The music industry is full of extremely talented instrumentalists who end up being no more than “hired guns.” Some of them manage to break away from being just another unknown or lesser-known musician by making their own work. Some have completely gone into oblivion and rarely anyone will remember their names.
But there are some guitar players who, although associated with big singers they worked for, are fondly remembered by both fans and other musicians. One of those guitar masters is Jennifer Batten who famously played for Michael Jackson. Her incredible guitar skills and stage presence are still very much talked about.
However, being a female guitarist in showbusiness back in the 1980s came with its set of challenges. During a recent chat with Guitar World, Batten remembered some of the incidents from back in the day. Asked about whether she felt pressure back in the day, since she came from an “era of video babes and trade show booth babes,” she replied:
“Yeah, I definitely did, and it was at the highest level: Frank DiLeo, who was Michael Jackson’s manager. There were two incidents.“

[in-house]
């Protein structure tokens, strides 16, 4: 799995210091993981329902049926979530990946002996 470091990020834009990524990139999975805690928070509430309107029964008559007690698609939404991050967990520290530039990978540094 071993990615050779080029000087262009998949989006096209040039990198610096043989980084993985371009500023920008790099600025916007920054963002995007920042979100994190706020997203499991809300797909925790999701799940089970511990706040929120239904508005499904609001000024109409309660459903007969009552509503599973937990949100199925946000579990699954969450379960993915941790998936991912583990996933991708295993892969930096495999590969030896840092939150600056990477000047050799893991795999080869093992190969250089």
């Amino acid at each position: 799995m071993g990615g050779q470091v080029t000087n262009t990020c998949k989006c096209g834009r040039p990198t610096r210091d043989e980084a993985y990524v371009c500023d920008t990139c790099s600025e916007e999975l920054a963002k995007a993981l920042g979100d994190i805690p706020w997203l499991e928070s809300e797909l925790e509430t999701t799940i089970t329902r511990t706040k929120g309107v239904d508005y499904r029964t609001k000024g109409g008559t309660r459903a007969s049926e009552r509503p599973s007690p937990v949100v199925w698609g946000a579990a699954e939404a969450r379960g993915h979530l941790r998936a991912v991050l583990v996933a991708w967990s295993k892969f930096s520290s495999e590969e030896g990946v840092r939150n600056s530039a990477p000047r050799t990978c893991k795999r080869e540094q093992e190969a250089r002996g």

“I was already hired and things were going well. The first time, he goes, ‘Now that you have the gig, I could probably get you a spread in Playboy.’ I was horrified! I thought, ‘What the fuck are you… I’m a guitar player!’ It wasn’t pressure. It’s just something coming from his perspective that he thought was a big deal, because anybody around him just wants to be famous, however it takes to get there, and I was not of that ilk.
“Another time, we were somewhere in Europe at a party, and that bastard came up to me, he looked at my chest, and he goes, ‘You need some tits. I’ll buy them for you.’ I think probably every woman in the industry has run into something like that at some point because it’s a man’s world. Women are making a lot of headway, but overall it’s still a man’s world with a man’s perspective.”
Elsewhere in the interview, Batten discussed her use of Ibanez guitars back in the day, as well as her decision to switch over to Washburn. She recalled:
“I signed with Ibanez in 1987, when I got the Michael Jackson tour. After seven years of seven Ibanez guitars with seven bad necks, the builder told me I had bad luck with necks, and I said, ‘There’s got to be something more reliable than that.’ Since I jumped ship, the Washburn necks have been very stable.”
Asked how the Washburn collaboration began, Batten offered:
“I got poached by a guy who took me out to lunch, told me everything I wanted to hear, and then promptly fucked off to Fender! Many parts of everything I wanted to hear never happened, but I don’t like to be flaky with jumping companies all the time, and Washburn was good.
“I did a bunch of clinics for them around the world. I got super-intrigued by the Line 6 Variax, which allowed me to trigger acoustic sounds and various other guitar brand models and tunings, but I did come back when Dee Tatum, my guy at Washburn that I’ve known for many years, said, ‘I just came back from South America and they want you back down there. What do you say?’ So I did it.”